The Prayer Jar | A Great Tool to Teach Your Kids to Pray

The Prayer Jar | A Great Tool to Teach Your Children to Pray for Others | Motherhood in the Trenches

“Train up a child in the way he should go and when he is old he will not depart from it.” Proverbs 22:6.

That verse is not a promise, it’s a proverb, a general truth and one that encourages me as a mom to teach my kids the things of the Lord. It is never to early to teach your kids to pray!

We’ve been using the prayer jar for a year and a half now and it has been such a great tool to teach Big Sis to pray for others. Each night, after her bath, we read a kid’s devotional book and then she picks someone out of her prayer jar to pray for. This has sort of become a game as she gives us hints and makes us guess who we are praying for that night. After we guess it we pray for the person that we picked out of the jar. It’s something we all look forward to every night.

It’s so easy to make your own prayer jar and to implement it into your home. Here’s what you’ll need:

The Prayer Jar | A Great Tool to Teach Your Children to Pray for Others | Motherhood in the Trenches

  • A container (For our first prayer jar we used a soup can but it does have sharp edges so make sure to put tape on the edges. We obviously used a cashew “can” which has no sharp edges. Look around your house and see what you might have)
  • Decorative paper to go around your can
  • Any embellishments you might want. (mine aren’t pictured but you’ll see them in a bit)
  • Glue (any glue will due but if you’re doing this yourself, hot glue works wonders and makes the project sooo fast)
  • popsicle sticks
  • fine tip permanent marker or black pen
  • scissors
  • pictures (more on that below)

What you’ll do:

First you’ll want to gather your pictures. When I made our first prayer jar I went through my pictures and printed any pictures I had on hand, just as they were. This resulted in G-Pa’s head being gigantic and Grammy’s head being so tiny. This time around I used Photoshop to crop the pics and brought them into a new 6×4 document so that the heads would be around the same size. If you don’t have photoshop you could do the same in Microsoft Word or Pages. If you aren’t worried about having all different head sizes then skip this part.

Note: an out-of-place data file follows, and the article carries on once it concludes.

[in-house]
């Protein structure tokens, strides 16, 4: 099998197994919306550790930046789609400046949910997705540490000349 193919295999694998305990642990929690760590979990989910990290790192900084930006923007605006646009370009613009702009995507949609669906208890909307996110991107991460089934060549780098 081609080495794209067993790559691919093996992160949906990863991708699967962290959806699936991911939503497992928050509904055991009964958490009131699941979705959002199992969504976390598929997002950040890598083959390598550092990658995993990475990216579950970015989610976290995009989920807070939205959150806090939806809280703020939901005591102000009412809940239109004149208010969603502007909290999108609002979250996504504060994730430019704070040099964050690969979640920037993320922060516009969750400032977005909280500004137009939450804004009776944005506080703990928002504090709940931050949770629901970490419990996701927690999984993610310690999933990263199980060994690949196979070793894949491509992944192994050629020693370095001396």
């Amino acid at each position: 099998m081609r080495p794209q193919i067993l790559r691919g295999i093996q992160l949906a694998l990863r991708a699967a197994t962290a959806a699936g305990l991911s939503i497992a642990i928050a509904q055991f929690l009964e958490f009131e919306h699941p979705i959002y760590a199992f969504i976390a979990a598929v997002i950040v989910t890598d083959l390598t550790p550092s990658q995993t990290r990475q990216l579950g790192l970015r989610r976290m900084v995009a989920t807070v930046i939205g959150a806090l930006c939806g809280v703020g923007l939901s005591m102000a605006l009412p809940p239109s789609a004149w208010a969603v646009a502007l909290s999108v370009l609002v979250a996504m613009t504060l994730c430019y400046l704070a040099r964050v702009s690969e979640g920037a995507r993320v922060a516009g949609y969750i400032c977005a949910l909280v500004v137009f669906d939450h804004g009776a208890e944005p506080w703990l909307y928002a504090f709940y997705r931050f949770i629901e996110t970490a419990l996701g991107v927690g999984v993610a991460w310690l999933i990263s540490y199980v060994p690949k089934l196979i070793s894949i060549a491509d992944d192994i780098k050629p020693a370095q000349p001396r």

Hint: If you want to get your pics for free, try signing up for an online photo site that you haven’t used before. I got mine printed at CVS. I created a new account and got 10 photos free. So I uploaded them and they were ready to pick up within an hour.

Now that you have your pictures, you need to cut them out and glue them onto the popsicle sticks.

Now you’re ready to write names on them. I started writing the names in fancy type but then realized that Big Sis is the one who will be reading them so I went back to the printing them so that she would be able to read them herself.

The Prayer Jar | A Great Tool to Teach Your Children to Pray for Others | Motherhood in the Trenches

And now you just need to put the sticks in the jar. We put our sticks upside down because Big Sis was taking forever to choose who she was going to pray for. If they’re upside down it’s a fun surprise and it speeds along the process.

The Prayer Jar | A Great Tool to Teach Your Children to Pray for Others | Motherhood in the Trenches

Lastly, when we finish we put the stick into an empty basket. When the jar is empty we put everyone back in the jar and start over again.

The Prayer Jar | A Great Tool to Teach Your Children to Pray for Others | Motherhood in the Trenches

And there you have it…the prayer jar! Do you have other ways you teach your kids to pray? I’d love for you to share them!